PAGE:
Apple has been interested in automotive technology for a long time — the company already has the CarPlay infotainment system. But now it is moving further into the automotive industry and is working on its own self-driving technology.

Read: Self-Driving Vehicles: Apple More Interested In Apps Than Cars

Apple was granted a permit to test its self-driving technology in California earlier this month. The state released 41 pages of application documents to Business Insider because of a request to access public records. While the company has not made a formal acknowledgement of the information mentioned in the documents, a lot of light has been shed on what the company plans to do in terms of its self-driving program. The permit covers three 2015 Lexus 450h hybrid SUVs and six drivers. Drivers named in the application are PhDs in machine learning with previous experience in Bosch and Tesla.

Here are five facts about Apple’s self-driving program, which the company calls the “Apple Automated System”.

Switching between manual and automatic control: Apple included a 10-page training plan as part of its application. According to the Business Insider report, the plan includes operators taking back the manual control of the car during automated driving exercises of its system, which it calls the development platform. This means that Apple is not going in for a fully autonomous driving system like Tesla, but instead one that supports human driving.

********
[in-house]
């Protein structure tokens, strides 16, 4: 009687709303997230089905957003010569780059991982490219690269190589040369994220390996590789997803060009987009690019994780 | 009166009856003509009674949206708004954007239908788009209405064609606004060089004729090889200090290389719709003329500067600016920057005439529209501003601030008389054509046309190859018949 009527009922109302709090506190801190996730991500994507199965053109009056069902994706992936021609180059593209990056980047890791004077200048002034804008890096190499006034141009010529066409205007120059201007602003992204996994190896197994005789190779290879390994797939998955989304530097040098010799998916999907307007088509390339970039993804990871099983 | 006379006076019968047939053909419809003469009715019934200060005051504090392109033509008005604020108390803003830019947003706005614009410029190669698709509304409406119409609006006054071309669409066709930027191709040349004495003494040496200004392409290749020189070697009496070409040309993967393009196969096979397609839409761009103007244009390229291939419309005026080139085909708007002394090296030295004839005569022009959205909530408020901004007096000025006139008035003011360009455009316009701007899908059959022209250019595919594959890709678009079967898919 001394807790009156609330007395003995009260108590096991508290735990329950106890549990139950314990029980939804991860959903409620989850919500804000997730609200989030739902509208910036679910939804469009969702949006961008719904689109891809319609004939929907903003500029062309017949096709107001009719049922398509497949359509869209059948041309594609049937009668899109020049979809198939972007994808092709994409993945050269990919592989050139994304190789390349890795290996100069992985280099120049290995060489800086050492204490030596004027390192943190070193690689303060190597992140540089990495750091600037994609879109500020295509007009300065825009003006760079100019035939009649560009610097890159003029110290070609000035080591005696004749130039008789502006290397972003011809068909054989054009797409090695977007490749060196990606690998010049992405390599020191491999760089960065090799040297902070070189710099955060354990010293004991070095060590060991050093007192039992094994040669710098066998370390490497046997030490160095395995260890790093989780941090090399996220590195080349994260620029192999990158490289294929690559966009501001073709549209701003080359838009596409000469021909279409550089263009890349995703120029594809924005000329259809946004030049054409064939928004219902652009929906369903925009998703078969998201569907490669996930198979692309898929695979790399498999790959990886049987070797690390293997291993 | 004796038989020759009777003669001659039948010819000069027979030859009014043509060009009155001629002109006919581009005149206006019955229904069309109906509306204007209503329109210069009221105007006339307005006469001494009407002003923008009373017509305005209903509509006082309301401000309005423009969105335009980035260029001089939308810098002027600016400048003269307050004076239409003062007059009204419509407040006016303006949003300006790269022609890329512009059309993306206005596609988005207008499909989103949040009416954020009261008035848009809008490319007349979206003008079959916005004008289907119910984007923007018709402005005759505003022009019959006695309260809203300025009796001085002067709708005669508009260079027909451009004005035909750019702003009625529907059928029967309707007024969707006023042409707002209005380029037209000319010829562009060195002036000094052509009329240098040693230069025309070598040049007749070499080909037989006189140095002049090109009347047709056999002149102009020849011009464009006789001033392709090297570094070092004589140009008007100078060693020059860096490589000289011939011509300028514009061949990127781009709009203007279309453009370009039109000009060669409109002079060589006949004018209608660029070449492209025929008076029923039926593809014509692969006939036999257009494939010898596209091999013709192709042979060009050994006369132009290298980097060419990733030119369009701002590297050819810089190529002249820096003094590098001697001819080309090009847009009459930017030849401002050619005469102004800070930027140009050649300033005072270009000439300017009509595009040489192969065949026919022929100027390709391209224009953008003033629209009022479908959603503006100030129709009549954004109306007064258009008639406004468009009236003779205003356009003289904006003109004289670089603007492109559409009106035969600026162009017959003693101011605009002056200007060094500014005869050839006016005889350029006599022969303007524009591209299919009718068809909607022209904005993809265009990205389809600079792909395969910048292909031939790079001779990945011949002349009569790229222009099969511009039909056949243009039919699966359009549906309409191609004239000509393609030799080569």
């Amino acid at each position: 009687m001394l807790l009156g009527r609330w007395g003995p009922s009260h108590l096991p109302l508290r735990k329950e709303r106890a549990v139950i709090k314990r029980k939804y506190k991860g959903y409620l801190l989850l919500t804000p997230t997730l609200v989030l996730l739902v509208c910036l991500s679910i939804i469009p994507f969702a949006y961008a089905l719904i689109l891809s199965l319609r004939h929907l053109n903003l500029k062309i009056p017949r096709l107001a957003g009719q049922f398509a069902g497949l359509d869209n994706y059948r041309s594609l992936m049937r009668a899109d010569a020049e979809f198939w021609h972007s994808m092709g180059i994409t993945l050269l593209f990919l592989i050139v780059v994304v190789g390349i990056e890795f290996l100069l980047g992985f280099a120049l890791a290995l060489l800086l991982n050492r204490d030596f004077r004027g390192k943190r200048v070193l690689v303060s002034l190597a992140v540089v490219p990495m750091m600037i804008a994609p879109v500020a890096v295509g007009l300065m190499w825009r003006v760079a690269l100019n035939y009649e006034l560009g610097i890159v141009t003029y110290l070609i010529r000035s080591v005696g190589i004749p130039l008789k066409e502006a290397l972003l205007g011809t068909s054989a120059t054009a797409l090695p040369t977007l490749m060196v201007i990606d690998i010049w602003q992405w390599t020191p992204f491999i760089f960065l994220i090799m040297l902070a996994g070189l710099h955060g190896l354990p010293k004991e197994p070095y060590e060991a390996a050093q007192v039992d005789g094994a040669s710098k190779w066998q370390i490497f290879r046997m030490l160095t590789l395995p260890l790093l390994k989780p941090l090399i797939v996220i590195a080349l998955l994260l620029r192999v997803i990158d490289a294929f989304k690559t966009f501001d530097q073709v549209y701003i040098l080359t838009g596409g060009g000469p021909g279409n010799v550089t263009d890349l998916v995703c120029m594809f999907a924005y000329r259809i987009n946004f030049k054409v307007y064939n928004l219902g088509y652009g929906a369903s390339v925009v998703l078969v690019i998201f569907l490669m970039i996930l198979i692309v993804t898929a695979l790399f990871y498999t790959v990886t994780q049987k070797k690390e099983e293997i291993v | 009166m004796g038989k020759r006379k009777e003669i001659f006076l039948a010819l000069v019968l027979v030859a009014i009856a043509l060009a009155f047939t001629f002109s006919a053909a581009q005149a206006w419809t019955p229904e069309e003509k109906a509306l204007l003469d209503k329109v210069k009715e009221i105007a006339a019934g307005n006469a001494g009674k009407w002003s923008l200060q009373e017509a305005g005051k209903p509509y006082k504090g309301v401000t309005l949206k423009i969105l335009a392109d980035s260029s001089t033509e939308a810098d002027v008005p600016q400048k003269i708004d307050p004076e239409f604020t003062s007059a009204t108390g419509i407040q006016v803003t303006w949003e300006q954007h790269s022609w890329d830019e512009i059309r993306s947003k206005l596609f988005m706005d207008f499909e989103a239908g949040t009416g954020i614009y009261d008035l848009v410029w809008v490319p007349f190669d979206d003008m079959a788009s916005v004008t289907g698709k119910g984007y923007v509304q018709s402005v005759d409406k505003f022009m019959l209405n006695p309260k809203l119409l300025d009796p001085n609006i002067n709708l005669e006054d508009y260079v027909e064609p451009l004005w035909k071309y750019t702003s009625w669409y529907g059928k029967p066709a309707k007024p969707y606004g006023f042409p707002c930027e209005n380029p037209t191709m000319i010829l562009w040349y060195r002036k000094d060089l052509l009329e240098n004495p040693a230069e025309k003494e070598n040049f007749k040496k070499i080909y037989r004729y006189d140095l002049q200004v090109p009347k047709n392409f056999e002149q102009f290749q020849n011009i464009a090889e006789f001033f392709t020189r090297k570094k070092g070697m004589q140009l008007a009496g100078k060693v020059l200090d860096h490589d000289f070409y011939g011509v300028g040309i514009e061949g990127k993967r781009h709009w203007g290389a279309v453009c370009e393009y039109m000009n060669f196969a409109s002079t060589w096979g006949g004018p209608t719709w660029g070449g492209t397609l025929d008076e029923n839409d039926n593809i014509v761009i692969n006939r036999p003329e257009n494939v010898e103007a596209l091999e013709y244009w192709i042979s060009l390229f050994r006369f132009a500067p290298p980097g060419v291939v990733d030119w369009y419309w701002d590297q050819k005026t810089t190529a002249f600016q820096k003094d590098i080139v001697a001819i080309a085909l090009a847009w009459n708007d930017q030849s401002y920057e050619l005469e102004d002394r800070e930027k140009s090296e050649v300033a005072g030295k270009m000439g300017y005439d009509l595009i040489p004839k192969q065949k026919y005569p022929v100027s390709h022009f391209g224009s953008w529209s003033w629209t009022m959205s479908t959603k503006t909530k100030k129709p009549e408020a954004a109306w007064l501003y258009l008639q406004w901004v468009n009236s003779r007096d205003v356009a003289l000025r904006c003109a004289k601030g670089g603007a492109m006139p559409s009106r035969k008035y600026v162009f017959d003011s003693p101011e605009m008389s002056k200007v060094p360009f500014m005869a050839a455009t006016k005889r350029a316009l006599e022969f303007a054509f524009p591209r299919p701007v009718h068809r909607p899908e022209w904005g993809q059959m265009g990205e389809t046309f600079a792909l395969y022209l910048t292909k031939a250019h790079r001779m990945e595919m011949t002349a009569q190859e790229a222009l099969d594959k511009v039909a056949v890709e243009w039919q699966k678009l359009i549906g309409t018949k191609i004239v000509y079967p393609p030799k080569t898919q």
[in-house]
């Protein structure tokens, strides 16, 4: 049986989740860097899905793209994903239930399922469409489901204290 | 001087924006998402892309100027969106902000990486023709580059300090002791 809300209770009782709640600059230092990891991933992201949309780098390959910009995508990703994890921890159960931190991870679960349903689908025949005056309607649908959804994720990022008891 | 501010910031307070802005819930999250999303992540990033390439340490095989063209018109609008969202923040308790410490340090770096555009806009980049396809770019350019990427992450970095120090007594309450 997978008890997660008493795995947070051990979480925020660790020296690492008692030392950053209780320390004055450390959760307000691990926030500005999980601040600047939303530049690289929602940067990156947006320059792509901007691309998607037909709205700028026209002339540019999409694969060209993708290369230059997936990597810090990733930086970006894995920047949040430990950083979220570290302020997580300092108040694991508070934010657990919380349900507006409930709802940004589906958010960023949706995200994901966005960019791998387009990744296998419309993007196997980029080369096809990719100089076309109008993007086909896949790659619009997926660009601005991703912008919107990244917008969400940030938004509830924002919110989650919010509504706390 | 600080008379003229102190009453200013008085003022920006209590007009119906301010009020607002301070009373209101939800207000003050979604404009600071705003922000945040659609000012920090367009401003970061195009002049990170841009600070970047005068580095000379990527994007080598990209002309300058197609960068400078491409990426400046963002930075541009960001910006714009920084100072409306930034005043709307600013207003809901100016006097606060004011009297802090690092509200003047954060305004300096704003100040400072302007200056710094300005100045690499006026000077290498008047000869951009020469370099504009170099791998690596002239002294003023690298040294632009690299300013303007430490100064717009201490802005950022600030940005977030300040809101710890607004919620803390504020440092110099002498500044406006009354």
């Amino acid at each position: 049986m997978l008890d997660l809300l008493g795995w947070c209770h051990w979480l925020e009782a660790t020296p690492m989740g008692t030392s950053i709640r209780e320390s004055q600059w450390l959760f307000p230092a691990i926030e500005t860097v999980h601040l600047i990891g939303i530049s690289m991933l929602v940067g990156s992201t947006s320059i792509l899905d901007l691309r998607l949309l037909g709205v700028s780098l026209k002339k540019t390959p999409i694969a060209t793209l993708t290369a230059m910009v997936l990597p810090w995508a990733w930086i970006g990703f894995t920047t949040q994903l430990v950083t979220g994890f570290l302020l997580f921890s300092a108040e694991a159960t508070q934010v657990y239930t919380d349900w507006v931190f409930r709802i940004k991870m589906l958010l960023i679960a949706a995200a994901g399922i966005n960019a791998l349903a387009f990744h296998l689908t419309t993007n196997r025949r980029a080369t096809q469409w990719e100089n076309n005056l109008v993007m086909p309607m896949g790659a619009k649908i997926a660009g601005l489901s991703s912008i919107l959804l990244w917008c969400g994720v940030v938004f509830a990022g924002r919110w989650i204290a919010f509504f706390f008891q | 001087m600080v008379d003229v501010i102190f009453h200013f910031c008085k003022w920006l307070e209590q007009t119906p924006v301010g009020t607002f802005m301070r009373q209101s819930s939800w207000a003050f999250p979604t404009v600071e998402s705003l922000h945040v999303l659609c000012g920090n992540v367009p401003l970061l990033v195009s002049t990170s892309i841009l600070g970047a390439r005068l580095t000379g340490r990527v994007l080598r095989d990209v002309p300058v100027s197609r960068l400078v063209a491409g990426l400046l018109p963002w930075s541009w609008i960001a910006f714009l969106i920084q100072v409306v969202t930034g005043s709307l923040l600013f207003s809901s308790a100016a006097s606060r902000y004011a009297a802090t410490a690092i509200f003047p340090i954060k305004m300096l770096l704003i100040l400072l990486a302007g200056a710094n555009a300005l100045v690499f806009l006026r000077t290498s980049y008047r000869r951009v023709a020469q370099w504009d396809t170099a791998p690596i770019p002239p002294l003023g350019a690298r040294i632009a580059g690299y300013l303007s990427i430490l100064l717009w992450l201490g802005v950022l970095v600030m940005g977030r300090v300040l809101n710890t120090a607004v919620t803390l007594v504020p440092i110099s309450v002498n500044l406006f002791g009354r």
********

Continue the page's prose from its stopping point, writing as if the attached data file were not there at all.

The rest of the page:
The training packet revealed that the company’s self-driving car will use a Logitech wheel and pedals to activate the ‘drive by wire’ self-driving mode. If the driver presses the brakes or grabs the steering wheel, the car will disengage from the self-driving, but if the driver wants to increase acceleration, he/she can do so even in the self-driving mode.

Video-game like interface and functioning: The platform will controlled via a joystick and safety drivers “must be ready to intervene and take control,” according to the documents.           

 Life-saving technology: Apple believes that the technology could be potentially life-saving since it believes that it would be much safer than a human driving, according to a letter issued by the company to the National Highway Traffic Safety Administration in December.

Read: Apple Self-Driving Car Program To Be Tested In California

Electronic command system: "The development platform is capable of sending electronic commands for steering, accelerating, and decelerating and may carry out portions of the dynamic driving task," an Apple employee told Mashable Friday. By dynamic driving, Apple means adapting to task of everyday driving such as taking sharp U-turns and avoiding potholes.

Object monitoring: According to the document, “The development platform uses hardware and software to monitor surrounding objects and events.” This means that Apple is working on an object detection system similar to other self-driving competitors such as Waymo and Tesla. The company will have to be really careful about this, especially after the recent crashed involving Waymo and Uber self-driving cars.